The audition was held in the music building of a college campus. Though American schools were still in the throes of final exams, Canadian universities were out for the summer, which meant that there were open practice rooms aplenty. I signed in with the personnel manager, who also happened to be the orchestra’s clarinetist, and she handed me a folder containing the day’s schedule, the list of repertoire, a campus map (featuring food locations — very important), and some brochures about the orchestra and the town. Then I snagged an empty practice room, metronome-d my way through some Tombeauand Don Juan, ate a Clif Bar (white chocolate macadamia), checked Facebook, ran Mozart, thumbed through the brochures, played Tombeau again three-in-a-row (it is by far my weakest excerpt), then packed up my oboe and went for a walk around the campus. I had gotten there way too early; if I had practiced for any longer, one of two things would almost definitely have happened: my chops would’ve become too exhausted to get through the audition; or my brain would have exploded. Hence, the walk.
My internship is in the Press Office, specifically assisting the press reps for the National Symphony Orchestra and the Washington National Opera. I have my own desk, an official KC e-mail, an ID badge and everything. It’s insane. I am 100%, not at all, in any way, qualified for this internship — and I am just so humbled and excited to have this opportunity.
Press, I have learned, falls under the purview of Public Relations. Many organizations lump PR in with Marketing, but the two categories couldn’t be more different. Marketing is active self-promotion to increase sales; PR is interaction with the public to encourage goodwill. A PR representative might contact a press outlet to pitch a story or review, but it’s up to the writer — not the rep — whether that story or review portrays the organization in a positive light. The rep’s job, then, is to seek out stories worth writing about, and writers genuinely interested in the organization’s services. This way, the public can be well informed about what the organization has to offer, via an outlet (the press) that is independent of the organization and therefore an unbiased source.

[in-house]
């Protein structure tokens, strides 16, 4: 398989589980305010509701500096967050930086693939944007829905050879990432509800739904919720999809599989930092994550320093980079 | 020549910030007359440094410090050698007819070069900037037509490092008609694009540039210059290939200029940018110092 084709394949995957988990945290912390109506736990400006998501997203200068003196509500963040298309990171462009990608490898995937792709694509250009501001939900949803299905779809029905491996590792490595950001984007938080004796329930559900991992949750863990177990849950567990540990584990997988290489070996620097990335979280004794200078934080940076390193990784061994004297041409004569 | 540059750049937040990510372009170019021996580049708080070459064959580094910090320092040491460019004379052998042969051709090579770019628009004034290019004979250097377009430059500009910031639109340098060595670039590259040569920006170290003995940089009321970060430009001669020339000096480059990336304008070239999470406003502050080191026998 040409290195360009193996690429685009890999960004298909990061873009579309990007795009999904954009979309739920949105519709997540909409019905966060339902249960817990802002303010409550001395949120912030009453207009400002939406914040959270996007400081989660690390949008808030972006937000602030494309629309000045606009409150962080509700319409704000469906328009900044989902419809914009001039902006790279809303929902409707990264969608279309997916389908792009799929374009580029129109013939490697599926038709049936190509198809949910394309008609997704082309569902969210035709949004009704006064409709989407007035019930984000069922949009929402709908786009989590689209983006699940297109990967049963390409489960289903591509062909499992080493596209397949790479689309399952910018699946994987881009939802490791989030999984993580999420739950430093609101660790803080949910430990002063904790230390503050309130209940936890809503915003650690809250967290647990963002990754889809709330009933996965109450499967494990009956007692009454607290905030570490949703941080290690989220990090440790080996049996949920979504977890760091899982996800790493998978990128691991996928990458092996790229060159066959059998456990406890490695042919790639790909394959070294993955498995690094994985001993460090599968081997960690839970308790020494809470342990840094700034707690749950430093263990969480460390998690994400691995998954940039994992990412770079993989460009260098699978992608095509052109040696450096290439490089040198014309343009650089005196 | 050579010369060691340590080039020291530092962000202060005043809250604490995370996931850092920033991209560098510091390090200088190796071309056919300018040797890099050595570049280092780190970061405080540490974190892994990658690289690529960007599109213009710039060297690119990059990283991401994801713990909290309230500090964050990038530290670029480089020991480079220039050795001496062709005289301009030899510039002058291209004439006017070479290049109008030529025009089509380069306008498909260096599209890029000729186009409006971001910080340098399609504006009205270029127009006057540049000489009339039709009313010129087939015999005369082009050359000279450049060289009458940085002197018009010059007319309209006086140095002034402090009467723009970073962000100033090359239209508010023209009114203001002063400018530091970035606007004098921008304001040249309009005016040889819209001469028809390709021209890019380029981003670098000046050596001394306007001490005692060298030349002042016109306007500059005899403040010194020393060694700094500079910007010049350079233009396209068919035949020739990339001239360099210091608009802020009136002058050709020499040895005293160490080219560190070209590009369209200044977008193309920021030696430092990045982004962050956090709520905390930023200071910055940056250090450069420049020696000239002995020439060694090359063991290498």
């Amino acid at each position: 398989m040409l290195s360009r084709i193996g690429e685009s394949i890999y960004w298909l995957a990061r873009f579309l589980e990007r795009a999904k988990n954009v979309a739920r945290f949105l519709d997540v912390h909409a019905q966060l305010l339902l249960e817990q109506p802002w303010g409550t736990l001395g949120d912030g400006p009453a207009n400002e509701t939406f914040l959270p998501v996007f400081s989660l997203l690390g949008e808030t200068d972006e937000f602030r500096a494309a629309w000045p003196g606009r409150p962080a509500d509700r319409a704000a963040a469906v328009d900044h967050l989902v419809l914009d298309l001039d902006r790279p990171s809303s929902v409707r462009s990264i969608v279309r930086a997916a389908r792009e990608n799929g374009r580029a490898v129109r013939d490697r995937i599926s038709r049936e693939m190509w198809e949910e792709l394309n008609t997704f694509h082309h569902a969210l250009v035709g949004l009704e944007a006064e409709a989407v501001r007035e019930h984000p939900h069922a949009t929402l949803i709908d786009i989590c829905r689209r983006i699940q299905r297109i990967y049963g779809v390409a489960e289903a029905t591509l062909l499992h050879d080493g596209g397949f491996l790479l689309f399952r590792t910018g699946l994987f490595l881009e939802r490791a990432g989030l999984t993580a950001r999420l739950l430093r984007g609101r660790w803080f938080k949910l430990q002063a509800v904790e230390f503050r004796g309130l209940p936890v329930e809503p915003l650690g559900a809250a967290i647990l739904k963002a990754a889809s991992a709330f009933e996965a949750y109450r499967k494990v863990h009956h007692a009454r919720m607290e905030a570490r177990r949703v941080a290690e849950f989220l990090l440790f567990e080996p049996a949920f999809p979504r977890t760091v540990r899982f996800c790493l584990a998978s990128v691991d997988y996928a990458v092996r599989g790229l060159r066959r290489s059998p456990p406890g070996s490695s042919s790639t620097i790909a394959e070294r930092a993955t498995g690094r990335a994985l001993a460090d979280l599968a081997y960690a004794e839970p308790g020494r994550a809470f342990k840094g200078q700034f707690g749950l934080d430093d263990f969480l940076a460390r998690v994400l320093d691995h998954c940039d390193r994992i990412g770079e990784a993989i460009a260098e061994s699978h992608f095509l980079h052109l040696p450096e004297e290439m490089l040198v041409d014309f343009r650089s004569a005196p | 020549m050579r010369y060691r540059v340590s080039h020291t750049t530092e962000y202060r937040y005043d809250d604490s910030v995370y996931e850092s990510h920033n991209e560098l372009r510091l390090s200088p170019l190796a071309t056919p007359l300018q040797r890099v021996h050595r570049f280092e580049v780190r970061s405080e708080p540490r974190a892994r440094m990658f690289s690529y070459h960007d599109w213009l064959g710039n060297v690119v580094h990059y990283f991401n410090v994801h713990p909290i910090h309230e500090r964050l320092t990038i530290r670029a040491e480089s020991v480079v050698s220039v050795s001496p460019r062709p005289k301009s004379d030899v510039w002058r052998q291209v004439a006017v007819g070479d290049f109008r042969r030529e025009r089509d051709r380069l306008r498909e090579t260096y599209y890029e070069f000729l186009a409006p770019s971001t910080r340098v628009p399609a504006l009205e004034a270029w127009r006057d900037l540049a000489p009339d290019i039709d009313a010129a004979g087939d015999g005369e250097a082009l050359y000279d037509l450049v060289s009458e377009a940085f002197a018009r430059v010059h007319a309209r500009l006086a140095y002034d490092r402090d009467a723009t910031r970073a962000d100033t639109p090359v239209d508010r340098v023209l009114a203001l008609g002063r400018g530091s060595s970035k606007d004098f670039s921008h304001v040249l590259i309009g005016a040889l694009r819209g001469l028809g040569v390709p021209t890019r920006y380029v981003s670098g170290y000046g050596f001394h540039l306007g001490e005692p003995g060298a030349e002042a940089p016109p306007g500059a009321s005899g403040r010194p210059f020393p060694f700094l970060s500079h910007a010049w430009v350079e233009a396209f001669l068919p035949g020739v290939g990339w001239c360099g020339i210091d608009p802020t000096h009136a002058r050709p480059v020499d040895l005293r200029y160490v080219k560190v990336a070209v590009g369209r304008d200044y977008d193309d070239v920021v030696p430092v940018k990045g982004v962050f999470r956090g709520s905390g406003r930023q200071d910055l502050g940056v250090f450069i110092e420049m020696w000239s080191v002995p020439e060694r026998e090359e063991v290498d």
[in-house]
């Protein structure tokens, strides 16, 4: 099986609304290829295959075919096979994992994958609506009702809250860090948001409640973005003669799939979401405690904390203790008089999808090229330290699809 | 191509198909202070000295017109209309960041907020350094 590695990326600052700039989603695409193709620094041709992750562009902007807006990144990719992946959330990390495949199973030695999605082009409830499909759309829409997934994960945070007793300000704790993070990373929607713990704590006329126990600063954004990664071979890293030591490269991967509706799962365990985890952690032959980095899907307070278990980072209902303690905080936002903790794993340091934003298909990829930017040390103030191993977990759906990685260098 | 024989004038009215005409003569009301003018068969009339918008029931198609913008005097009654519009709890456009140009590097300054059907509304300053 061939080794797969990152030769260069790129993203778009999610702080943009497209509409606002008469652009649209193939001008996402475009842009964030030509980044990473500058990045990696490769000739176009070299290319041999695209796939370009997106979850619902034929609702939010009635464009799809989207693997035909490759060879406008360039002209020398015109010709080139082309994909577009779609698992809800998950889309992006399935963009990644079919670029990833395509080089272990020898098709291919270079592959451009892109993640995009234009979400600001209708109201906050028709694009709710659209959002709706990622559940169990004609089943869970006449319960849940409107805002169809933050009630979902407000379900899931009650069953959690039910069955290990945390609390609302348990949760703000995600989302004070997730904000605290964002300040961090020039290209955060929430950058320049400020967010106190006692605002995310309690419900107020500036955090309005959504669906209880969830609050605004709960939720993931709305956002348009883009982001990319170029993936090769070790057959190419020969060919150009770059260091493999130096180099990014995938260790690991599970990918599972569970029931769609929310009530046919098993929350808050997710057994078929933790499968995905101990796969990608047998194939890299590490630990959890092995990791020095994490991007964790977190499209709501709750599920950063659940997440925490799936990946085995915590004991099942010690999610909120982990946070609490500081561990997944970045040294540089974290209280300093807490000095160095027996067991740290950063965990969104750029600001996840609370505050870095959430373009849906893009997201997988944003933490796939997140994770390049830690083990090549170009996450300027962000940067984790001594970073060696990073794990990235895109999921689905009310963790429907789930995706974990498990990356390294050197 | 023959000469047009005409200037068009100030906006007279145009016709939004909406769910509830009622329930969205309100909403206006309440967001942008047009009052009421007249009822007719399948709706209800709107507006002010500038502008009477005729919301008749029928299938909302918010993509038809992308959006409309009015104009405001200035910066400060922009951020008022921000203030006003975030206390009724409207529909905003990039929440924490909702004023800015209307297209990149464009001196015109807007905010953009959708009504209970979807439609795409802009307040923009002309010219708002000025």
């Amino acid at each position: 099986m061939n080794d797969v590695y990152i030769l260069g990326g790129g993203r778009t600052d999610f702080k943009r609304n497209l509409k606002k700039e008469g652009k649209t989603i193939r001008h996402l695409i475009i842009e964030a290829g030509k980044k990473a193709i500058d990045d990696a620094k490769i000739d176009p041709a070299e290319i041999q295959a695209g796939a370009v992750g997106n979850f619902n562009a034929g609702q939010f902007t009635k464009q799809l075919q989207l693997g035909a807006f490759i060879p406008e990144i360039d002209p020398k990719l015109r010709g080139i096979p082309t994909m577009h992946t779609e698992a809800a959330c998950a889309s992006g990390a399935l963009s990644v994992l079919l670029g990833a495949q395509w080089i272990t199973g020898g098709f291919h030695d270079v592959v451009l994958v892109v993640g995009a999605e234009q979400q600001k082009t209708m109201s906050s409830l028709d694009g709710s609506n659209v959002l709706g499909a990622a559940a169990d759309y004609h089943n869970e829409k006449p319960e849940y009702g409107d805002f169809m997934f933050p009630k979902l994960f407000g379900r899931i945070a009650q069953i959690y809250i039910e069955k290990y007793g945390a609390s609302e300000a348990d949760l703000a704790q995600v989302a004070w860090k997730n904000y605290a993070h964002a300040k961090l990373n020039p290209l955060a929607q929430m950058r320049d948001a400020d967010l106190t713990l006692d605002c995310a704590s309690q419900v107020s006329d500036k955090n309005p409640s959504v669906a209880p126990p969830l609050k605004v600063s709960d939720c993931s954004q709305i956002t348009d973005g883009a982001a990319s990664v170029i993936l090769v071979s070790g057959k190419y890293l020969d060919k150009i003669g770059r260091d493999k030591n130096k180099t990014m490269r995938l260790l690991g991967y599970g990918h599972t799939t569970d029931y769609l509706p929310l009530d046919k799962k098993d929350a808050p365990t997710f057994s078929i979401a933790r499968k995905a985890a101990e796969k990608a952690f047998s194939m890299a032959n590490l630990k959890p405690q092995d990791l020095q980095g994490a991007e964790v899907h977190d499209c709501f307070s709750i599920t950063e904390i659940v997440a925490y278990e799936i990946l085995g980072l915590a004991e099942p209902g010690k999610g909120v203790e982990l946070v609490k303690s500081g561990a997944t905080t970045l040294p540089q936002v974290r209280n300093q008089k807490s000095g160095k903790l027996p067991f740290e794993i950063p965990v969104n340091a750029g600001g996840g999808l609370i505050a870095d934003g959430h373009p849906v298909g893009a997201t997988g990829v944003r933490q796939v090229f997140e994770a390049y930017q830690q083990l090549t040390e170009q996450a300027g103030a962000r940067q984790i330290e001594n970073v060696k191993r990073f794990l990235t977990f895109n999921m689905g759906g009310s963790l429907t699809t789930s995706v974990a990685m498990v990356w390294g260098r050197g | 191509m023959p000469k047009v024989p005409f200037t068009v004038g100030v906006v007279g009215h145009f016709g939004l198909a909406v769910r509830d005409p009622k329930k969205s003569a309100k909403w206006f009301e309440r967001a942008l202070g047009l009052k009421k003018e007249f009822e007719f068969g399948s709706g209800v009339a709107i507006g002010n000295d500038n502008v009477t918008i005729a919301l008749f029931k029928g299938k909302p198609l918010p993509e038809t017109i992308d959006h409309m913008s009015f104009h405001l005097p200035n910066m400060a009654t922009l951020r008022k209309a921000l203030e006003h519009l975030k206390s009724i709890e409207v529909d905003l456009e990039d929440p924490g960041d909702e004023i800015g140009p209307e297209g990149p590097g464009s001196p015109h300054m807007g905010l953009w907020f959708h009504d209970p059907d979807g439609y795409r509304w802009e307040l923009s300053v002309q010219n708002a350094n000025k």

My job so far has comprised a great deal of filing, which might be boring if it weren’t for the fact that I get to comb through Playbills from the 1970’s, which has proven to be highly entertaining. (Ads spotted: tons of cigarettes, a clothing store for “large women,” and mail-order Romanian wine.) I’m also responsible for something called “paste-ups”: any time the Kennedy Center or one of its productions is mentioned in an online press outlet, I copy and re-format the text and images into a neat, standardized document for board-member “brag books” and archival purposes. I even had the chance to sit in on the big televised Memorial Day concert on the Capitol lawn. Eventually, I’m told, I’ll get to draft some press releases. Exciting stuff!
The Kennedy Center is the country’s most active performing arts facility, and it’s amazing to be part of the behind-the-scenes work that brings it all together. Press is so important to a performing arts organization — spreading the word, generating interest and curiosity and buzz, inviting the community to learn and explore and enjoy the organization’s resources — and I can’t wait to learn more about how it all works in the coming months.
It’s time for… miscellaneous personal life updates! I haven’t posted in a while (like, 2 months) because I’ve been pretty busy with ALL THE THINGS:
My first professional orchestra audition (!!!)
Immigrating to Canada for grad school (!!!!!!)
Final exams for my non-music degree (aka my degree in the science of BRAINS)
Obsessing over Amy Schumer (who has officially joined my dinner table)
Making arrangements for my summer internship in the Press Office at the KENNEDY CENTER (!!!!!!!!!!!)
I have some fresh Suggested Listening posts in the works, as well as a reflection on my recent experience with the orchestral audition process, but until I get those edited and ready, I just wanted to stop by and say hello (: